Tag Archives: Hillel

Oneness, Twoness, and Three Converts

Let us use the famous story of Shammai, Hillel and the three converts (Shabbos 31) to demonstrate the fusion of Halacha and Aggadah,: A gentile once came to Shammai, and wanted to convert to Judaism. But he insisted on learning the whole Torah while standing on one foot. Shammai rejected him, so he went to Hillel, who taught him: “What you dislike, do not do to your friend. That is the basis of the Torah. The rest is commentary; go and learn!” Another gentile who accepted only the Written Torah, came to convert. Shammai refused, so he went to Hillel. The first day, Hillel taught him the correct order of the Hebrew Alphabet. The next day he reversed the letters. The convert was confused:”But yesterday you said the opposite!?” Said Hillel: “You now see that the Written Word alone is insufficient. We need the Oral Tradition to explain G-d’s Word.” A third gentile wanted to convert so he could become the High Priest, and wear the Priestly garments. Shammai said no, but Hillel accepted him. After studying, he realized that even David, the King of Israel, did not qualify as a cohen, not being a descendant of Aaron…

from “Hillel, Shammai and the Three Converts”
Saratoga Chabad

This is sort of the “B-side” to my earlier blog post Twoness and Oneness: From Sermons by David Rudolph which, in turn, was a response to a blog post written by Peter Vest called David Rudolph to Gentiles: Like Yeshua, Our Mission is to the Jews, not Gentiles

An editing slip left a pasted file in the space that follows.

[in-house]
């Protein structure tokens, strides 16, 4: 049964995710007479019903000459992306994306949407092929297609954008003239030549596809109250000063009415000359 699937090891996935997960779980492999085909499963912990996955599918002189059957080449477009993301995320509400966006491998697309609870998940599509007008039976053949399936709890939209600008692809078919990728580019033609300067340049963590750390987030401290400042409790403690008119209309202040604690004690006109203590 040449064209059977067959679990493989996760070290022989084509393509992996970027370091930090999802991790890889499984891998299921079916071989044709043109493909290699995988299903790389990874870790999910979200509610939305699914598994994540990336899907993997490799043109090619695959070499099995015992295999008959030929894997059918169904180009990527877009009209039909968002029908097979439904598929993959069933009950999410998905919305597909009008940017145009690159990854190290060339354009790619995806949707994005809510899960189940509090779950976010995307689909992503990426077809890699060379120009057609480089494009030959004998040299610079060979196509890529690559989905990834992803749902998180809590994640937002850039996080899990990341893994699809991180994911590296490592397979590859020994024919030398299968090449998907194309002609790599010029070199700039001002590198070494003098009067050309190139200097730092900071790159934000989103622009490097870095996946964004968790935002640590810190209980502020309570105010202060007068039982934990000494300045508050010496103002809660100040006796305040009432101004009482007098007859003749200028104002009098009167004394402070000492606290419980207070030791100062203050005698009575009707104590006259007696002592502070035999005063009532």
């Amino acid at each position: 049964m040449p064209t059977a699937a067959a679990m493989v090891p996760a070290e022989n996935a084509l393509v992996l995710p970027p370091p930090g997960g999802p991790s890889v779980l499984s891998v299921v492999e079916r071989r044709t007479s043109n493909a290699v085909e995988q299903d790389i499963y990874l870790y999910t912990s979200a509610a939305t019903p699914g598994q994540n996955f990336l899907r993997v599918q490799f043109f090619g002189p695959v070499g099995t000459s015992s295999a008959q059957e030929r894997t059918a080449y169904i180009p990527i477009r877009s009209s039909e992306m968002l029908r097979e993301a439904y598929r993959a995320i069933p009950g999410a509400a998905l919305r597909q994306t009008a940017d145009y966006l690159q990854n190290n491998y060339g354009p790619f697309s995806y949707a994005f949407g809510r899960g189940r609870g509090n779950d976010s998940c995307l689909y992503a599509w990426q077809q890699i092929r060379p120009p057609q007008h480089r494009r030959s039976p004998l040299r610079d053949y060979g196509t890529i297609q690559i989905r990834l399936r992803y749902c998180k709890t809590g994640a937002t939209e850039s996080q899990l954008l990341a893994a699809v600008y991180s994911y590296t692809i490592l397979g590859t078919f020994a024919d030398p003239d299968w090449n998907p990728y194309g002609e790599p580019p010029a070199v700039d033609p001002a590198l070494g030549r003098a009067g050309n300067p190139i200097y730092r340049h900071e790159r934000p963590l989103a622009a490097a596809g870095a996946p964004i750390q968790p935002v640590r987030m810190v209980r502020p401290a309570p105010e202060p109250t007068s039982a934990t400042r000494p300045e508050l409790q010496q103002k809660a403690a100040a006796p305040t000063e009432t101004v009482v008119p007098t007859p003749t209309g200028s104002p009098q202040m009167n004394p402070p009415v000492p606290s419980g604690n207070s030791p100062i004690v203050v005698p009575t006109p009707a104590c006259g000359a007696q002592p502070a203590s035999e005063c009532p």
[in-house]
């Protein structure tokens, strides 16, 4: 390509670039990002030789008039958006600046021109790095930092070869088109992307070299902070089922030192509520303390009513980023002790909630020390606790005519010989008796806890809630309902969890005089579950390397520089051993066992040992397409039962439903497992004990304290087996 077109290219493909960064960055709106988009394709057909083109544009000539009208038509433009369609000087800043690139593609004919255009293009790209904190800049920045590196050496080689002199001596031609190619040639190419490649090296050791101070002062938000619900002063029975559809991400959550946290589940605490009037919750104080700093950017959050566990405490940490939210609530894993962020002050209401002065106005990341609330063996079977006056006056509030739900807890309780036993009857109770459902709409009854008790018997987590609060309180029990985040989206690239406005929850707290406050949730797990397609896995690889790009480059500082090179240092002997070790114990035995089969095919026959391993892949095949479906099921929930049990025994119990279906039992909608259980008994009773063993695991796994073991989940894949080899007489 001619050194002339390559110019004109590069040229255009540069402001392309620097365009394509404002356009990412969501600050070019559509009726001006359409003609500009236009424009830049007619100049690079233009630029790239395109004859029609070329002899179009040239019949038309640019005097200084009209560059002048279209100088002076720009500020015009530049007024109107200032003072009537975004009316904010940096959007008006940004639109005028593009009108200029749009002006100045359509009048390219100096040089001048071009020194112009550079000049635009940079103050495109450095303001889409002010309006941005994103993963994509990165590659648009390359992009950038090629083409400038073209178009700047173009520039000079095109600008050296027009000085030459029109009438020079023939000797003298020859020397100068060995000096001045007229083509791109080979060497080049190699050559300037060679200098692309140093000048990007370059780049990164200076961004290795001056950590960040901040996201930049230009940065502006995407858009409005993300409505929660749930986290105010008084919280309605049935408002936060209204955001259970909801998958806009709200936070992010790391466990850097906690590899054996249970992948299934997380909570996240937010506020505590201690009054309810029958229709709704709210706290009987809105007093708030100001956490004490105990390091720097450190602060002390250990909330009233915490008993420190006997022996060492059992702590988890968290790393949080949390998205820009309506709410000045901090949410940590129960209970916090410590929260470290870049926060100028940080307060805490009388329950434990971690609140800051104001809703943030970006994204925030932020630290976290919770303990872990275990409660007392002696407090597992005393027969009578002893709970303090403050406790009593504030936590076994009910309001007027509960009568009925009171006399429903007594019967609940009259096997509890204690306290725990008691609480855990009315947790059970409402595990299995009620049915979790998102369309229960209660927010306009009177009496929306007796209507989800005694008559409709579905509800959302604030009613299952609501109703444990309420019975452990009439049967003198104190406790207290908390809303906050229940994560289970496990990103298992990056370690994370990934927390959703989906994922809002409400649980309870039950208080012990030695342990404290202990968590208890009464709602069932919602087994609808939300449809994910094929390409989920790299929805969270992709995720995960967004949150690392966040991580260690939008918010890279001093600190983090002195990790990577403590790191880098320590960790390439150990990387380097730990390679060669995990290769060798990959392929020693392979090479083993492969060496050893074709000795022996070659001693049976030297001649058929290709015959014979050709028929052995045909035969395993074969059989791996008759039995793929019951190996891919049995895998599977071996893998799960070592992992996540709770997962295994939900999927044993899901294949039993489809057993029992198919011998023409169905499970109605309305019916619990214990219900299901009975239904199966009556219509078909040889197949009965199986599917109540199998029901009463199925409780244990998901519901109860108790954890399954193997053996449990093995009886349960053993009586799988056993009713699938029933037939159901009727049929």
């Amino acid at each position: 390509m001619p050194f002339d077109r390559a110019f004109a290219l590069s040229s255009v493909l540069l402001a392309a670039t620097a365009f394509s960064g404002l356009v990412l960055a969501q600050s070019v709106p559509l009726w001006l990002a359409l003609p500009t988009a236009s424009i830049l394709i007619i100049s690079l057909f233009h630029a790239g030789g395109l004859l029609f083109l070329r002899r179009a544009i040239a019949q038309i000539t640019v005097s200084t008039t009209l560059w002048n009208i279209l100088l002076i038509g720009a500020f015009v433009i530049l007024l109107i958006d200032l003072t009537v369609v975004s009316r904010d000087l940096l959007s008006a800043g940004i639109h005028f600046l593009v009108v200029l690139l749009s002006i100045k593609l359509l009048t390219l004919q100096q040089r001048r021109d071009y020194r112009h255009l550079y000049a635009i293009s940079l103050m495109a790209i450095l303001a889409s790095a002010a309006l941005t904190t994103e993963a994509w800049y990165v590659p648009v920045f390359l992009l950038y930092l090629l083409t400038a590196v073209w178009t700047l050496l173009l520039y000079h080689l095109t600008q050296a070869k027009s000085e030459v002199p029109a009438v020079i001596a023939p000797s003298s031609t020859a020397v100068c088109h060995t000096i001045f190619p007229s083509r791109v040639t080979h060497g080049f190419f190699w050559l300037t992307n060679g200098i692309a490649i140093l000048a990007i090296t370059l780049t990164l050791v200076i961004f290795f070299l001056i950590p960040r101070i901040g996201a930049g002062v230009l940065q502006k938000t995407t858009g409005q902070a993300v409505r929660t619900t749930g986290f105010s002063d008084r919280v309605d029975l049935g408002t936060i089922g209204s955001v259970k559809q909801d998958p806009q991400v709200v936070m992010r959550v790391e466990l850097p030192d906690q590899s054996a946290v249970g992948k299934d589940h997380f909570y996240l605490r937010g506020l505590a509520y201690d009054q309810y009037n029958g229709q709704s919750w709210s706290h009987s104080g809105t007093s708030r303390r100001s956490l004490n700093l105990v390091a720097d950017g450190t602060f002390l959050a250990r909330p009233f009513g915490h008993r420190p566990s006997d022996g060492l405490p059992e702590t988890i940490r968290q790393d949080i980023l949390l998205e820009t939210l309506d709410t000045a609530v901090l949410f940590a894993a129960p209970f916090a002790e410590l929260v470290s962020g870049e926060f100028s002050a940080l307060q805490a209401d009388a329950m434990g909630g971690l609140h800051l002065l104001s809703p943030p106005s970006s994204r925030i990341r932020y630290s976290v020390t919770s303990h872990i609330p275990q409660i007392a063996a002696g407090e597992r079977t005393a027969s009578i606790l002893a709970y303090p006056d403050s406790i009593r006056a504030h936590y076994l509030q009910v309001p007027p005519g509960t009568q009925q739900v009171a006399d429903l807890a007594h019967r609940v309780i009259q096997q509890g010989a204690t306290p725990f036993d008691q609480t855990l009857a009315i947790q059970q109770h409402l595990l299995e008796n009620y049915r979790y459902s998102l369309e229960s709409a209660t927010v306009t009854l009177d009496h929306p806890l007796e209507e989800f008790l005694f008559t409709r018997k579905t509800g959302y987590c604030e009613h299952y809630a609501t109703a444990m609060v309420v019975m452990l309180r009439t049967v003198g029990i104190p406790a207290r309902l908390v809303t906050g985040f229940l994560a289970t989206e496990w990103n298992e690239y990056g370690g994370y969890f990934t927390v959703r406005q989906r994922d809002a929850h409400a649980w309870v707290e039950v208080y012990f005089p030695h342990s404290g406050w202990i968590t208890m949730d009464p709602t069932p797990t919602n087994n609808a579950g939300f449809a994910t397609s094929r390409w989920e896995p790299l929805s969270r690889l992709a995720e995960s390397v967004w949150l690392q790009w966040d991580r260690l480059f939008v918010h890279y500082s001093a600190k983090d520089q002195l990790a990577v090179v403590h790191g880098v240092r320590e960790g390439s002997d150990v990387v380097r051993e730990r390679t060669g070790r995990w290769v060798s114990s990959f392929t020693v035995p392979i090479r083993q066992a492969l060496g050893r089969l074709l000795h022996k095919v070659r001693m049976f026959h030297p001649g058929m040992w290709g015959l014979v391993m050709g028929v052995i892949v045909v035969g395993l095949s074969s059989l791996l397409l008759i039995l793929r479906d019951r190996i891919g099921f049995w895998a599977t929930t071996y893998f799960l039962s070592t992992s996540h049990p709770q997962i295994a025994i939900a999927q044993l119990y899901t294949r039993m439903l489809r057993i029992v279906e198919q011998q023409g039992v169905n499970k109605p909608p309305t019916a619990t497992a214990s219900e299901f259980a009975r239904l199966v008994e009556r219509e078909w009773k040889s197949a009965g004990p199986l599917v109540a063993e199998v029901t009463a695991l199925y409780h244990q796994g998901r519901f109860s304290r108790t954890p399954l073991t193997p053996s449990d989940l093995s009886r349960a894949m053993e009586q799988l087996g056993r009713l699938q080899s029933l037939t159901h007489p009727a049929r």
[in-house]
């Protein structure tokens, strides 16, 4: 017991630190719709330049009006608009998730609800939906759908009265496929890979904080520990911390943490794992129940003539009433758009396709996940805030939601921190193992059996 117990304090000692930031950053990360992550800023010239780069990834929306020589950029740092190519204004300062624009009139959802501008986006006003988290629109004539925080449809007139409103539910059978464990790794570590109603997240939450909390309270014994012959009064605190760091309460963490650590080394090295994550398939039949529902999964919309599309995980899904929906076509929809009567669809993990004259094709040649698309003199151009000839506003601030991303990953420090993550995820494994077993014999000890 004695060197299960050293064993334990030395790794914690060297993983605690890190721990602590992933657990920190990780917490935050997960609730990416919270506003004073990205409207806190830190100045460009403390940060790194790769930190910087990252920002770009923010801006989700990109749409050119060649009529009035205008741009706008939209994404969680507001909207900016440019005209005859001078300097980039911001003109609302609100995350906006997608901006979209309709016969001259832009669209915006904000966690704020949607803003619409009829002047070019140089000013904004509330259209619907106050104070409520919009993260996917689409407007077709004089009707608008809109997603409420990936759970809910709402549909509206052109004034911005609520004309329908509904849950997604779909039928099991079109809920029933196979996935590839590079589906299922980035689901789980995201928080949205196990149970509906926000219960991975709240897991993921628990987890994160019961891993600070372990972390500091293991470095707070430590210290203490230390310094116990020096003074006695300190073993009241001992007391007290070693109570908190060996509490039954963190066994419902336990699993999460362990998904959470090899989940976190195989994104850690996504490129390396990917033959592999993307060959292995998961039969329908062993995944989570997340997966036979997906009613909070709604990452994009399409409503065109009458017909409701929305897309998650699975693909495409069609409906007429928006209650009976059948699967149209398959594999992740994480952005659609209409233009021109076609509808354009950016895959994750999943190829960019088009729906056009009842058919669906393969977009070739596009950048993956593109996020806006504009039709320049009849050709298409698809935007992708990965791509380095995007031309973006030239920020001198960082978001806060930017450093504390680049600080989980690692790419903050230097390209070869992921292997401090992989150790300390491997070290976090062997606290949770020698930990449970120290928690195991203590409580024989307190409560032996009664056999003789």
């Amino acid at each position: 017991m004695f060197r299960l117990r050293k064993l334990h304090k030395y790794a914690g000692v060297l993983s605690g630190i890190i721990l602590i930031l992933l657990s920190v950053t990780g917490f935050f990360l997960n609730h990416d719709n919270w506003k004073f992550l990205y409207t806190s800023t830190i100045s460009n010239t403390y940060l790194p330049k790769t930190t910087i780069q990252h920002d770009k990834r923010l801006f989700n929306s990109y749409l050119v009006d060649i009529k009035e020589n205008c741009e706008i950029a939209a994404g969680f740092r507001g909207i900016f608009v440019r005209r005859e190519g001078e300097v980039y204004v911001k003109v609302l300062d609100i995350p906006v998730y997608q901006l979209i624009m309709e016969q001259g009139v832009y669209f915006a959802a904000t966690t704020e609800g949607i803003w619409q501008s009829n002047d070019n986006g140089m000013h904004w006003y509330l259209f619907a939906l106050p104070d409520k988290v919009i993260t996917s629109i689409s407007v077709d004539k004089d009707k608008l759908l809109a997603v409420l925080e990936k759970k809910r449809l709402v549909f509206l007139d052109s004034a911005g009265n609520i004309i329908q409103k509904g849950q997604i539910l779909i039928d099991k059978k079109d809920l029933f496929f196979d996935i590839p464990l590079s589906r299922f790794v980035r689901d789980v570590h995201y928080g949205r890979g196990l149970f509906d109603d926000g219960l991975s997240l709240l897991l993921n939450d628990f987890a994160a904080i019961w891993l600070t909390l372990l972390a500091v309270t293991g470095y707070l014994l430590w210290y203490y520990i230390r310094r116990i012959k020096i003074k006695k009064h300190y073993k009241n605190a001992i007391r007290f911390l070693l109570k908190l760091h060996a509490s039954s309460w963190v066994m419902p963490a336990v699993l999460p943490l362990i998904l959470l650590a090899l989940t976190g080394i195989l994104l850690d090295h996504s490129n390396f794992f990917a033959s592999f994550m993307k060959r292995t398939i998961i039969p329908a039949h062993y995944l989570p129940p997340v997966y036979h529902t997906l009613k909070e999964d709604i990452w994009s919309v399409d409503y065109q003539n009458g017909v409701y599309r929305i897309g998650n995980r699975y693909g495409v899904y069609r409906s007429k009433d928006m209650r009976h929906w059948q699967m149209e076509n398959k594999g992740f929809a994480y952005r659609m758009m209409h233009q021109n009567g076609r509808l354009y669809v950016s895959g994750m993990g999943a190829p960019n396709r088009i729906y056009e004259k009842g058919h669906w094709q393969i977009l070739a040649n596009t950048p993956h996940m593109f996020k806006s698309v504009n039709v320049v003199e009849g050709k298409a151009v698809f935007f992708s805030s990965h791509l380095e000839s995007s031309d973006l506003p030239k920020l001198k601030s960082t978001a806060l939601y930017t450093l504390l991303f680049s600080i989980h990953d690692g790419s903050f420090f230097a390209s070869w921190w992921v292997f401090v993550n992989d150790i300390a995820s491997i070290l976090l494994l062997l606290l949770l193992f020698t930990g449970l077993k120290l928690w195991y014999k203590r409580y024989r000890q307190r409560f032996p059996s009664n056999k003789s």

The basic allegation is that certain Messianic Jewish organizations, congregations, and leaders are being “exclusionist” and even “racist” by having a mission only or at least primarily to the Jewish people. This was based on a twenty-minute sermon delivered by Rabbi Rudolph called Our Mission. I listened to the sermon and, not finding anything disturbing or offensive in the content, looked for other sermons and materials to add some dimension to this discussion, and then I wrote “Twoness and Oneness.”

I knew that there would be some folks my response wouldn’t satisfy. There will always be someone who disagrees and there are people with whom I disagree. That’s the nature of human beings, especially in discussions of religion and politics.

The comparison of Messianic Jewish congregations to churches such as Chinese or Korean churches broke down, at least in one person’s eyes (see the comments on Peter’s blog post for details), because it was argued that if you were not Korean but attended a Korean church (let’s say you regularly attended with Korean family members or friends) your role would not be restricted because you weren’t Korean.

In certain Messianic Jewish congregations (and this is regularly debated and agonized over in many of those congregations), non-Jewish members are not allowed to fulfill certain roles or perform certain functions (be a Rabbi or be called up to an aliyah, for example) as those roles and activities are reserved for Jewish members only.

I have no idea how any of this works at Tikvat Israel, Rabbi Rudolph’s congregation, and I can hardly speak for his position, but even if it’s true, there is a foundation for making such distinctions.

Notice the quote I placed at the top of this blog post. It’s a rather famous story that would have taken place about a generation before the time of Jesus. Three Gentiles wanting to convert to Judaism for various reasons first approach the sage Shammai with their rather outrageous requests and are chased away. When they approach Rabbinic Master Hillel, he accepts all three as converts and students but he does so with a “twist.”